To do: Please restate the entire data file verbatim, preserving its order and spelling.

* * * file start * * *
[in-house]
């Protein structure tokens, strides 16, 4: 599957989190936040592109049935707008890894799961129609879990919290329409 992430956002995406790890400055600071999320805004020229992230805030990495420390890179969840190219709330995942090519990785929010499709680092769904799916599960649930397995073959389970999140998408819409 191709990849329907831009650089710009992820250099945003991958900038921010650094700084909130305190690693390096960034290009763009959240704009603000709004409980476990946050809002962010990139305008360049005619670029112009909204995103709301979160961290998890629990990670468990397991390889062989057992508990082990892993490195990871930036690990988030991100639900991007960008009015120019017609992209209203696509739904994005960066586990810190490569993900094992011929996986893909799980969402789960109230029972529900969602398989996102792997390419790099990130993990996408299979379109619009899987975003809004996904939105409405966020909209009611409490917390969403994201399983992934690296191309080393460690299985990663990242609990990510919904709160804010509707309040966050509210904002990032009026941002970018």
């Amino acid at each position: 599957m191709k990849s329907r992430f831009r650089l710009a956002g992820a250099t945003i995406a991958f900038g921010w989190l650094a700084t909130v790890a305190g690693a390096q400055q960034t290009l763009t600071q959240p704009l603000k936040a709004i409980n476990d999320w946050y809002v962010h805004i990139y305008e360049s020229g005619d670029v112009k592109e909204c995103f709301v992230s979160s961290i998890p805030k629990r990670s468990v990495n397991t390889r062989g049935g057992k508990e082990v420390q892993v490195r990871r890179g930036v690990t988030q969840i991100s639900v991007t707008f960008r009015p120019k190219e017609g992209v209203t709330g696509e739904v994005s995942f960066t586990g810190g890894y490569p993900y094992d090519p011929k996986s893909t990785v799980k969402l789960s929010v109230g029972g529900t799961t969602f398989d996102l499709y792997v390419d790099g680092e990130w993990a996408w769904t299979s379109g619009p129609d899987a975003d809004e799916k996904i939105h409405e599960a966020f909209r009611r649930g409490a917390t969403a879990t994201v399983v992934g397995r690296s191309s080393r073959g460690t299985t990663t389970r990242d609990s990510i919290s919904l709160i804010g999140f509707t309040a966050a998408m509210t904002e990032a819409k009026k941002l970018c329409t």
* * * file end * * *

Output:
[in-house]
């Protein structure tokens, strides 16, 4: 599957989190936040592109049935707008890894799961129609879990919290329409 992430956002995406790890400055600071999320805004020229992230805030990495420390890179969840190219709330995942090519990785929010499709680092769904799916599960649930397995073959389970999140998408819409 191709990849329907831009650089710009992820250099945003991958900038921010650094700084909130305190690693390096960034290009763009959240704009603000709004409980476990946050809002962010990139305008360049005619670029112009909204995103709301979160961290998890629990990670468990397991390889062989057992508990082990892993490195990871930036690990988030991100639900991007960008009015120019017609992209209203696509739904994005960066586990810190490569993900094992011929996986893909799980969402789960109230029972529900969602398989996102792997390419790099990130993990996408299979379109619009899987975003809004996904939105409405966020909209009611409490917390969403994201399983992934690296191309080393460690299985990663990242609990990510919904709160804010509707309040966050509210904002990032009026941002970018």
């Amino acid at each position: 599957m191709k990849s329907r992430f831009r650089l710009a956002g992820a250099t945003i995406a991958f900038g921010w989190l650094a700084t909130v790890a305190g690693a390096q400055q960034t290009l763009t600071q959240p704009l603000k936040a709004i409980n476990d999320w946050y809002v962010h805004i990139y305008e360049s020229g005619d670029v112009k592109e909204c995103f709301v992230s979160s961290i998890p805030k629990r990670s468990v990495n397991t390889r062989g049935g057992k508990e082990v420390q892993v490195r990871r890179g930036v690990t988030q969840i991100s639900v991007t707008f960008r009015p120019k190219e017609g992209v209203t709330g696509e739904v994005s995942f960066t586990g810190g890894y490569p993900y094992d090519p011929k996986s893909t990785v799980k969402l789960s929010v109230g029972g529900t799961t969602f398989d996102l499709y792997v390419d790099g680092e990130w993990a996408w769904t299979s379109g619009p129609d899987a975003d809004e799916k996904i939105h409405e599960a966020f909209r009611r649930g409490a917390t969403a879990t994201v399983v992934g397995r690296s191309s080393r073959g460690t299985t990663t389970r990242d609990s990510i919290s919904l709160i804010g999140f509707t309040a966050a998408m509210t904002e990032a819409k009026k941002l970018c329409t």